But the bigger gain was not just the flow of Swedish Ore, but also 20% of said Ore came from Norway. Aluminum also. Fish oil used to make explosives, (among other uses), another gain. 1/2 billion barrels of fuel yet another gain. Add to that easier access to the Atlantic, & air bases & U-boat bases to harrass England with & I read somewhere that 10.000 horses were taken from Norway & sent to the east front. Taken collectively, Norway was a huge gain.

We haven't even covered lumber, captured ships, heavy water & safe haven for larger Germans ships & the bases to hit convoys to Russia. And Molybdenum.



Molybdenum
A hard, silvery-white metallic element used to toughen alloy steels and soften tungsten alloy. http://www.answers.com/topic/molybdenum








Crews returning from the long run to Norway said they bombed in perfect visibility and encountered comparatively light anti-aircraft and fighter opposition.
Bombardiers whose target was the molybdenum mines at Knaben, 50 miles southeast of Stavanger and some 40 miles inland from Norway's southern coast
http://www.stelzriede.com/ms/html/mshwm11.htm

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Re: Falkenhorst, made plans on maps from a stationary store

Post  AltforNorge on Thu 20 Jan 2011 - 22:22

The comoddities from Norway could be bought easier than an invasion.

It was no use for Germany to have a rebuilt fleet in 41. In May 1940 when the British army had lost most of their heavy weapons, they had not the Naval capasity to safeguard a channel crossing.

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Re: Falkenhorst, made plans on maps from a stationary store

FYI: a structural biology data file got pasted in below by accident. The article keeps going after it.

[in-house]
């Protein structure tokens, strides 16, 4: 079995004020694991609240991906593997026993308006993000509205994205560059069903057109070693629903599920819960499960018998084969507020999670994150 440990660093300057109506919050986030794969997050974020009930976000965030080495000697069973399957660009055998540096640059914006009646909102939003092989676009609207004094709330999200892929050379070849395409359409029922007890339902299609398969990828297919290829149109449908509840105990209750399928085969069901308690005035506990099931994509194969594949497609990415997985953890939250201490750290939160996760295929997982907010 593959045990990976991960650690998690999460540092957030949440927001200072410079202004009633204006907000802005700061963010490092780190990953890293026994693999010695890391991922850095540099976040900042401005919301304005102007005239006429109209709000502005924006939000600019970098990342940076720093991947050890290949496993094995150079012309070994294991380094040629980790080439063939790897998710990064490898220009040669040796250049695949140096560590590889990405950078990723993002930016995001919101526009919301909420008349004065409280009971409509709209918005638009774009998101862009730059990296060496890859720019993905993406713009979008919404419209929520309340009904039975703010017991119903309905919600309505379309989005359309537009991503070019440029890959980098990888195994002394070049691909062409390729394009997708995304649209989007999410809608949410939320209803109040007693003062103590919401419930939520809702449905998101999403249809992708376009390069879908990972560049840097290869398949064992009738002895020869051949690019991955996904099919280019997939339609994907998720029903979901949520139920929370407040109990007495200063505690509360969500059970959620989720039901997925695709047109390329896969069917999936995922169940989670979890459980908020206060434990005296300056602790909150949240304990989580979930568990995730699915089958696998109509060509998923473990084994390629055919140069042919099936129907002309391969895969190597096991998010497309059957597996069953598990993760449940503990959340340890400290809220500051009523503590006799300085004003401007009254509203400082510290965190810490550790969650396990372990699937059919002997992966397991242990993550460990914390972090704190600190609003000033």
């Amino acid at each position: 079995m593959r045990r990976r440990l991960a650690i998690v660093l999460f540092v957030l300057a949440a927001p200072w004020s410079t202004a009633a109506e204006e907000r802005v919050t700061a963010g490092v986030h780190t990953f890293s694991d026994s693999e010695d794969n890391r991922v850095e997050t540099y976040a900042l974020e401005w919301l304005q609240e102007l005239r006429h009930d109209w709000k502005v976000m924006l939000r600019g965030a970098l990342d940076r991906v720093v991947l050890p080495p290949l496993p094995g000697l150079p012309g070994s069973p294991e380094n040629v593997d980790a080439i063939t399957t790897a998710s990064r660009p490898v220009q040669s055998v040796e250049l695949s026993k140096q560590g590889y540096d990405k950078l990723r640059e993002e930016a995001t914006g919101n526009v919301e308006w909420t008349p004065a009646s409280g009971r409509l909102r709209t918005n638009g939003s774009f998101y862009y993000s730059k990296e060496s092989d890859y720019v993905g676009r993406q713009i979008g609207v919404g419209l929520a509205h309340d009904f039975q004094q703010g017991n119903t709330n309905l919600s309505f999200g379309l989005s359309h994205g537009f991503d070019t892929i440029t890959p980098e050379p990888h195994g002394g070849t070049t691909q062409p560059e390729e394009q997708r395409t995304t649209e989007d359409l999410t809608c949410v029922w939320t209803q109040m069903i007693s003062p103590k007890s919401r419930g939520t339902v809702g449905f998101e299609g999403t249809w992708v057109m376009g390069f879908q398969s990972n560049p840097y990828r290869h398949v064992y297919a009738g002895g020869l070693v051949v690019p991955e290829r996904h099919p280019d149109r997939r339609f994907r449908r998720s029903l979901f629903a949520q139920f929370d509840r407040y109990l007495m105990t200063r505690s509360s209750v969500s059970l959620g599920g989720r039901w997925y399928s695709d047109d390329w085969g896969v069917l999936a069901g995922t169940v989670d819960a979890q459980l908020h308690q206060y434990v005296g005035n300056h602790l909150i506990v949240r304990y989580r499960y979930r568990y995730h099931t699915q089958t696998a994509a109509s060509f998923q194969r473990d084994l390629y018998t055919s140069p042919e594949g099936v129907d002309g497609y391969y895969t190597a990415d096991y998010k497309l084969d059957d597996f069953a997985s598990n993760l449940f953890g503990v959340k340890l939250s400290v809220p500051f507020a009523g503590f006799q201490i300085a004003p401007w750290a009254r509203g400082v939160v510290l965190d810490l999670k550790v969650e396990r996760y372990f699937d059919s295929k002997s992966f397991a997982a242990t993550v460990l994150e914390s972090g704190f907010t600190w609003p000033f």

Post  Admin on Fri 21 Jan 2011 - 0:26

I am working on an article about Falkenhorst and even got in touch with his son.

Here is the link to the UNIFINISHED article: http://www.nuav.net/falkenhorst.html

His sone made a big fuzz of the roadmap and was really proud of his father planning the at least parts of the invasion along with some random waffen-ss soldiers in a pub.

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Re: Falkenhorst, made plans on maps from a stationary store

Post  Black Hornet on Fri 21 Jan 2011 - 7:34

I have to disagree on bought comodities, 1.2 bilion barrels of fuel oil would have cost a lot more than getting it for free. Not to mention with the British & French in control of Norway, or parts of it, Germany could get nothing from Norway.

As to channel crossing, most take the view the RN plus RAF was too much for German invasion craft to overcome. Myself, I remain neutral on Sealion & BOB.

Thanks for sharing Falkenhorst article admin, something you can't get elsewhere.

Is there more data on his time in Finland?

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Re: Falkenhorst, made plans on maps from a stationary store

Post  AltforNorge on Fri 21 Jan 2011 - 21:20

Whenever there is something about von Falkenhorst, bear in mind that he was a war criminal:

http://www.ess.uwe.ac.uk/WCC/falkenhorst.htm

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Re: Falkenhorst, made plans on maps from a stationary store

Post  Admin on Sat 22 Jan 2011 - 19:18

Well noone ever mentioned that he was innocent?
However, he was not remembered as a notorious war criminal, not even by the Norwegians.
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Re: Falkenhorst, made plans on maps from a stationary store

Post  Black Hornet on Mon 24 Jan 2011 - 21:55

My wife was hinting about what she wanted for our upcoming anniversary.
She said, "I want something shiny that goes from 0 to 150 in about 3 seconds."
I bought her a bathroom scale.


And then the fight started......


One year, I decided to buy my mother-in-law a cemetery
plot as a Christmas gift... The next year, I didn't buy her
a gift. When she asked me why, I replied,"Well, you still
haven't used the gift I bought you last year!"
And that's how the fight started.....


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Re: Falkenhorst, made plans on maps from a stationary store